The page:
Capital challenge

Nir Barkat’s departure has sparked a mayoral race rich with candidates, rivalries and schisms that reflect Jerusalem’s social disjointedness, and the hegemonic Right’s internal rifts.

A man blows a shofar during mayoral candidate Nir Barkat’s visit to Jerusalem’s Mahane Yehuda market on November 6, 2008 (photo credit: BAZ RATNER/REUTERS)
A man blows a shofar during mayoral candidate Nir Barkat’s visit to Jerusalem’s Mahane Yehuda market on November 6, 2008
(photo credit: BAZ RATNER/REUTERS)
“JERUSALEM IS one city, indivisible,” prime minister Menachem Begin wrote US president Jimmy Carter in September 1978, in a letter famously annexed to the Camp David Accords.
True or not, that indivisibility pertained to the city’s diplomatic status. Politically, the capital approaches next month’s municipal election divided as it never was, with a plethora of mayoral candidates wrestling to succeed Nir Barkat, who after two five-year terms decided to transition to national politics.
Of 10 formal candidacies, at least four seem viable and none seems poised to win the October 30 poll’s first round by the minimum requirement of 40 percent. A runoff, which is held between an inconclusive first round’s two leaders, would itself be a novelty.
Held two weeks after the first round, second- round mayoral elections have been common in Israel since the 1978 reform, which stipulated that voters cast two separate ballots, one for the mayor and one for a city council candidate list. However, no second round was ever held in any of Israel’s four major cities.
Now, in what reflects the capital’s social disjointedness and the Likud-led establishment’s fractiousness, polls indicate that a second round is inevitable, at least as long as no major candidate has withdrawn.
Lurking beyond this scramble are the ambitious construction projects and urban identity dilemmas of a metropolis that prides itself on its spiritually inspiring, but politically daunting, life between heaven and earth.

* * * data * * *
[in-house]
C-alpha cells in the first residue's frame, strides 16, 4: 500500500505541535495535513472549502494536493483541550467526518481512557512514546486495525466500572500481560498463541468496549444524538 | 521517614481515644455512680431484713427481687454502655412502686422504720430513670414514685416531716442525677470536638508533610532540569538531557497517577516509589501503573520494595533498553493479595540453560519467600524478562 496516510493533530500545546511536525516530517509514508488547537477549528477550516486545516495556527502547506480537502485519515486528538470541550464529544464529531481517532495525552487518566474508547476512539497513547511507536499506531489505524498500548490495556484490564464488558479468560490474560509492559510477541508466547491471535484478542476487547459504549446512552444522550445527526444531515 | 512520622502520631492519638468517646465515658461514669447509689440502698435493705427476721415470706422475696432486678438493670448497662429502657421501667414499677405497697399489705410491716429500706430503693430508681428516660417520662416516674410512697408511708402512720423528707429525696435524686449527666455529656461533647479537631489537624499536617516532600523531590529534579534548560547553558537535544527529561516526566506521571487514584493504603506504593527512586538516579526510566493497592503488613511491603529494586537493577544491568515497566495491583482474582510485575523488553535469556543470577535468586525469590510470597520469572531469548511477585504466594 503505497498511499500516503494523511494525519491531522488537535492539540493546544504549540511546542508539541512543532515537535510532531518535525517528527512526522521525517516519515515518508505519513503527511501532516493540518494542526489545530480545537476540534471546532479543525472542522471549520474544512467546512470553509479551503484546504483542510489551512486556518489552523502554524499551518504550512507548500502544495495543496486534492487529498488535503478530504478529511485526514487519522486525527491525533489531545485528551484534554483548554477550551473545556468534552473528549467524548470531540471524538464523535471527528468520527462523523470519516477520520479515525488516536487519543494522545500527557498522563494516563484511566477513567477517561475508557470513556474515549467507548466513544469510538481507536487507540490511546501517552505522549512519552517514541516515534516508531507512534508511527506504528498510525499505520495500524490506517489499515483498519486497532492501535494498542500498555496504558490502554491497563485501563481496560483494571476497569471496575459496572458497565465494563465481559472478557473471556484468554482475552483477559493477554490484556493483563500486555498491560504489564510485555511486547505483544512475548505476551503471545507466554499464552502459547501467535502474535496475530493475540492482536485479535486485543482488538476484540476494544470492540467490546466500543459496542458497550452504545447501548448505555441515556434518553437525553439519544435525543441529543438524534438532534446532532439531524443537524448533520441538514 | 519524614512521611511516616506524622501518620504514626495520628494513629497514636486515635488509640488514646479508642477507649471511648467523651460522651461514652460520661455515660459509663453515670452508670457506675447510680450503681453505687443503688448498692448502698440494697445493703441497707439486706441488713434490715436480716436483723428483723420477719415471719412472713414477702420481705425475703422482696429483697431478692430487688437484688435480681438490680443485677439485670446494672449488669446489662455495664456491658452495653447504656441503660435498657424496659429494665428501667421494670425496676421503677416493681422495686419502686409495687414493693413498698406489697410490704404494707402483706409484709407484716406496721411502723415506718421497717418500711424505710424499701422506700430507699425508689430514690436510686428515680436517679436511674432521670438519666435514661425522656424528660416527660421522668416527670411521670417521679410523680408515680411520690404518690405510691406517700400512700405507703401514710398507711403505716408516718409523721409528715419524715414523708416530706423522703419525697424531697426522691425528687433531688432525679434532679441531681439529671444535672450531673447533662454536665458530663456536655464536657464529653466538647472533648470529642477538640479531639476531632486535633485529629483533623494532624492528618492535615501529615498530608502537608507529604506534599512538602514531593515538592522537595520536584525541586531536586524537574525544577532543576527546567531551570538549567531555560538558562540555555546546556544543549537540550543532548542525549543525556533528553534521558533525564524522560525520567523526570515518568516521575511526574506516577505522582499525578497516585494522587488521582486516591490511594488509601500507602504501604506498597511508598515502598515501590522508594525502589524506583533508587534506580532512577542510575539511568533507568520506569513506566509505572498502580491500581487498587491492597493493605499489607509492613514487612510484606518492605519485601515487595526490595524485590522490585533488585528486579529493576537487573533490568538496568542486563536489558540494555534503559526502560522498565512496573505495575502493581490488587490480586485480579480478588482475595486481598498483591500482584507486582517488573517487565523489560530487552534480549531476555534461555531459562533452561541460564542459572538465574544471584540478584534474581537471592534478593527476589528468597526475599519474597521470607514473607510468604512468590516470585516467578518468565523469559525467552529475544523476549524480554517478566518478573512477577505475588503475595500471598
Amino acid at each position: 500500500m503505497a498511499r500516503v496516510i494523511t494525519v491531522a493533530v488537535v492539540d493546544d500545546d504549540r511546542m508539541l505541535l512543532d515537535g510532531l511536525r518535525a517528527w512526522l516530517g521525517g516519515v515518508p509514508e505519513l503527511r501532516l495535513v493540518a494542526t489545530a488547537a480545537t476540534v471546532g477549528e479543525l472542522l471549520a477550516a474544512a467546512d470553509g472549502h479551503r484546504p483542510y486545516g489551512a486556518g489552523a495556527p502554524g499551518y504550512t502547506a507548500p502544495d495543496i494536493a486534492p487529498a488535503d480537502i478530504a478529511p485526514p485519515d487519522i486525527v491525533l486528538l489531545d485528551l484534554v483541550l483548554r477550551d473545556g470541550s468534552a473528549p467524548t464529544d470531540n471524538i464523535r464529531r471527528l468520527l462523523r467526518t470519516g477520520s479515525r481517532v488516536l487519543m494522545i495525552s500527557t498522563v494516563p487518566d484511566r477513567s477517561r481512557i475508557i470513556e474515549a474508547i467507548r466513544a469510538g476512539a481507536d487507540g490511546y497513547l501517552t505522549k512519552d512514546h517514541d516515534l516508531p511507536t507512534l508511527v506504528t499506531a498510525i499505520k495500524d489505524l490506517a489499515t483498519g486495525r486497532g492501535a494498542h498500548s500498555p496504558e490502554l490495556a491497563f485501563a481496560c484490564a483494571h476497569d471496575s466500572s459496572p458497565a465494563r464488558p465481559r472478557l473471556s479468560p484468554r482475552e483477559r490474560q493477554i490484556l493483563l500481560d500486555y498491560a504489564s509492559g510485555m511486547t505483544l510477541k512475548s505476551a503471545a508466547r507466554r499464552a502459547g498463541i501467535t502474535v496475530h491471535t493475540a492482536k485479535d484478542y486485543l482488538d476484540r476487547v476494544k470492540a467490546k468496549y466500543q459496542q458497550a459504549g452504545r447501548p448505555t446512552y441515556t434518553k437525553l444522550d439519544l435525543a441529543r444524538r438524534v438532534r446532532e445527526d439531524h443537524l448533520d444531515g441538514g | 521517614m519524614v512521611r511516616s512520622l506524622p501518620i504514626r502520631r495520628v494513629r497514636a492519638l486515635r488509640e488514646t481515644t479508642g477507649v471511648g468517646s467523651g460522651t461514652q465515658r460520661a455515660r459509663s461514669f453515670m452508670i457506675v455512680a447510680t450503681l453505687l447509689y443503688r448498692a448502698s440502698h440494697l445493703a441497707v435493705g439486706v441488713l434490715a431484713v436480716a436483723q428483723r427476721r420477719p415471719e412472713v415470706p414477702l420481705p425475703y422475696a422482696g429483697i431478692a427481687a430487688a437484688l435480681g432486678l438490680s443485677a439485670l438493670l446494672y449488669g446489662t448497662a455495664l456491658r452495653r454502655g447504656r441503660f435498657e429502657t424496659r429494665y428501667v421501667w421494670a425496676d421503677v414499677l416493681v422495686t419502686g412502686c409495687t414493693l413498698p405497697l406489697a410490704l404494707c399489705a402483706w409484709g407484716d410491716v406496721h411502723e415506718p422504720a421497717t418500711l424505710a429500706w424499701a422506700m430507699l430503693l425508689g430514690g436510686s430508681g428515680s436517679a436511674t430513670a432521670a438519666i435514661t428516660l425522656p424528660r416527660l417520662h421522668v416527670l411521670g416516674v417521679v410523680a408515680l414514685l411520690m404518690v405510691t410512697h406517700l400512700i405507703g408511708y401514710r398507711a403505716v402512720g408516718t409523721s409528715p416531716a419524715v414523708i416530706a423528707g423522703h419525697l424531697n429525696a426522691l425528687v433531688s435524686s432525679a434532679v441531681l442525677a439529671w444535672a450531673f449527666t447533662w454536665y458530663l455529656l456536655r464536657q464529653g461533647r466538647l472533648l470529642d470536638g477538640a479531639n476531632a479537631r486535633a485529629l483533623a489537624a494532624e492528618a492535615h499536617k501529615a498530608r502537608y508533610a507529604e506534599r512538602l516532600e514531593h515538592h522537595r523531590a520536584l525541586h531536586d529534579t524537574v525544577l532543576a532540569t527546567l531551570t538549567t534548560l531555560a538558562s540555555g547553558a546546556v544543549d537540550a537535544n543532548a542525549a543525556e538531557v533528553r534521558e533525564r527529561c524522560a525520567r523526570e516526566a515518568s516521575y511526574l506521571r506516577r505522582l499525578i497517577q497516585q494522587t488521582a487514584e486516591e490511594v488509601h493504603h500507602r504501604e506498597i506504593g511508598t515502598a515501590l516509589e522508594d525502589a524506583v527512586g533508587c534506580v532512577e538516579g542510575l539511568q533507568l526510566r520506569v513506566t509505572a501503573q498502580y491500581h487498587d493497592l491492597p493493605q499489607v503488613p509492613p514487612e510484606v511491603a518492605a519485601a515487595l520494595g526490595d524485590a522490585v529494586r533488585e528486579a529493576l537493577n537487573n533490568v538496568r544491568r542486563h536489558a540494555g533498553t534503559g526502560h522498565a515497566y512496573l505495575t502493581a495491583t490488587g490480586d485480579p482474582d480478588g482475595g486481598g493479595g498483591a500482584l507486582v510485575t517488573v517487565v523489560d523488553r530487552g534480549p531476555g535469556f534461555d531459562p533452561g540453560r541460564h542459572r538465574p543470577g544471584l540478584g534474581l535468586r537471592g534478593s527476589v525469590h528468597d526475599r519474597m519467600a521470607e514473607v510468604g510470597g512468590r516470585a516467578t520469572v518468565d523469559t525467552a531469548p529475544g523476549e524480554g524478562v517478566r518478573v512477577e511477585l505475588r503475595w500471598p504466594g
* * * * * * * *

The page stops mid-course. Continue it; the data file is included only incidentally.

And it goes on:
THE COMMON denominator between all candidates is that each has played a role in Jerusalem’s political affairs: half a dozen as deputy mayors, one as minister for Jerusalem affairs, one as a councilman, one as a City Hall executive, and one as an adviser for Mayor Barkat.
The lone candidate who has not been involved in Jerusalem’s affairs, Labor MK and former IDF spokesman Brig.-Gen. (res.) Nachman Shai, is believed to have decided to withdraw, as polls indicate he cannot break into the leading pack.
That leaves in the prospective also-rans category Yossi Havilio, who was the municipal legal advisor under Barkat; Avi Salman, who was the outgoing mayor’s political adviser; and Kobi Kahlon, who was Barkat’s No. 2 until 2015 and is also the brother of Finance Minister Moshe Kahlon.
None of these candidacies represents a broad social constituency or political machinery, and thus seem even more anecdotal than that of the 71-year-old Shai, who would have represented the city’s declining electorate of Labor-affiliated, secular, well-to-do Ashkenazim.
The real race involves six politicians who split into three antagonistic pairs, each representing one of the capital’s three major Jewish populations: the ultra-Orthodox, the religiously traditionalist conservatives, and the liberals. A fourth population – the modern Orthodox – is within and between the conservatives and liberals.
This division is very schematic, yet broadly speaking, these are the main electorates among Jerusalem’s Jews, who in 2015 constituted 62.6% of the capital’s 865,700 inhabitants, according to the Statistical Yearbook of Jerusalem.
The city’s Arab population, though legally allowed to vote and politically encouraged to do so by every Israeli government since 1967, almost entirely avoids voting, in line with Palestinian leaders’ warnings over the years that voting would imply recognition of Israeli rule over Jerusalem.
The leading candidates, according to polls, are Jerusalem Affairs and Environmental Protection Minister Ze’ev Elkin, 47, who carries Prime Minister Benjamin Netanyahu’s endorsement; Deputy Mayor Yossi Deitch, 50, of United Torah Judaism, who purports to represent all of ultra-Orthodoxy; and 35-yearold councilman Ofer Berkovitch, the only secular candidate and a former deputy mayor, seen as the voice of the liberal middle class.
Trailing behind this pack are councilman Moshe Lion, 57, a CPA who was director general of the Prime Minister’s Office during Netanyahu’s first term, and MK (Kulanu) Rachel Azarya, 40, a social activist who was deputy mayor before moving to national politics in 2015. Both are observant, as is Elkin.
According to a poll conducted in early August by the Midgam Institute, Elkin, Deitch and Berkovitch currently wield just over 20% each, Lion 11%, and Azarya 6%.
Israeli election polls have been widely off mark in the past, and Jerusalem is in this regard particularly problematic, as many of its inhabitants are reluctant to cooperate with pollsters, and some would also readily mislead them.
Even so, one conclusion can be drawn already at this stage from the unfolding saga, and it is that none of the candidates is sufficiently charismatic to sweep voters across sectarian divides, the way Teddy Kollek and Ehud Olmert did in their days.